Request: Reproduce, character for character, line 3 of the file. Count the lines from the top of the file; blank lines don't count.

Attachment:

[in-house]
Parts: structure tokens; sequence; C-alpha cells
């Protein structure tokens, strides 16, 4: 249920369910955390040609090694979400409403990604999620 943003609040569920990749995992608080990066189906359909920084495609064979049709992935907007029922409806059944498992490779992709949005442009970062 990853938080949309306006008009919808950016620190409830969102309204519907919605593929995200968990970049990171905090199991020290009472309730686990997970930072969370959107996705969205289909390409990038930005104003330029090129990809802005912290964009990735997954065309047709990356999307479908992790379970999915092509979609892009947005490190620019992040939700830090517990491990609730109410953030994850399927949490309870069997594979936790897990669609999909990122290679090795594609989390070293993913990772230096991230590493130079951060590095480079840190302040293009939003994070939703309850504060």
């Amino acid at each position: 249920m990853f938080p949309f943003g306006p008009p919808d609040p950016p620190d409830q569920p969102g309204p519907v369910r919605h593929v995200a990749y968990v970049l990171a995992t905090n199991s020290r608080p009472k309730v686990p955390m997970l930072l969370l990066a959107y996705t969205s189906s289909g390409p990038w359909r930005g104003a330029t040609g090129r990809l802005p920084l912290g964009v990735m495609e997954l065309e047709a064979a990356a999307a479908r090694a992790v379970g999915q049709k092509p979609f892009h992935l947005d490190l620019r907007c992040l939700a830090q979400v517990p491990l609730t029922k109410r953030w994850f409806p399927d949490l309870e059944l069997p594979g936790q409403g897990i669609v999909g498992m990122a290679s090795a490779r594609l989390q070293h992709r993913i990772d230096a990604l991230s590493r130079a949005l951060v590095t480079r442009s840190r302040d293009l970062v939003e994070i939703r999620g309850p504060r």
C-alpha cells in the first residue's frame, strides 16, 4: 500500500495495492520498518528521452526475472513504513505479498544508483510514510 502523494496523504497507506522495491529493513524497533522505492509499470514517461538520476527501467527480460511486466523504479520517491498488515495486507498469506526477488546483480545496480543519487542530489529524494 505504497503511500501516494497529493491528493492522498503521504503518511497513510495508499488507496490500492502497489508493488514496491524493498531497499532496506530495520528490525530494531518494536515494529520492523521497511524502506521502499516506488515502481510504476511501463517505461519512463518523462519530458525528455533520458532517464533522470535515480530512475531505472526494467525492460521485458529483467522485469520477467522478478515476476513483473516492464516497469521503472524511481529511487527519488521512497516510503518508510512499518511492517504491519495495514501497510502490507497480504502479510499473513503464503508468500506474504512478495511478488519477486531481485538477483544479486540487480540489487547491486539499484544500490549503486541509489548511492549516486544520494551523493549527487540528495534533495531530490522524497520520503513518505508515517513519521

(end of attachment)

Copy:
């Protein structure tokens, strides 16, 4: 249920369910955390040609090694979400409403990604999620 943003609040569920990749995992608080990066189906359909920084495609064979049709992935907007029922409806059944498992490779992709949005442009970062 990853938080949309306006008009919808950016620190409830969102309204519907919605593929995200968990970049990171905090199991020290009472309730686990997970930072969370959107996705969205289909390409990038930005104003330029090129990809802005912290964009990735997954065309047709990356999307479908992790379970999915092509979609892009947005490190620019992040939700830090517990491990609730109410953030994850399927949490309870069997594979936790897990669609999909990122290679090795594609989390070293993913990772230096991230590493130079951060590095480079840190302040293009939003994070939703309850504060």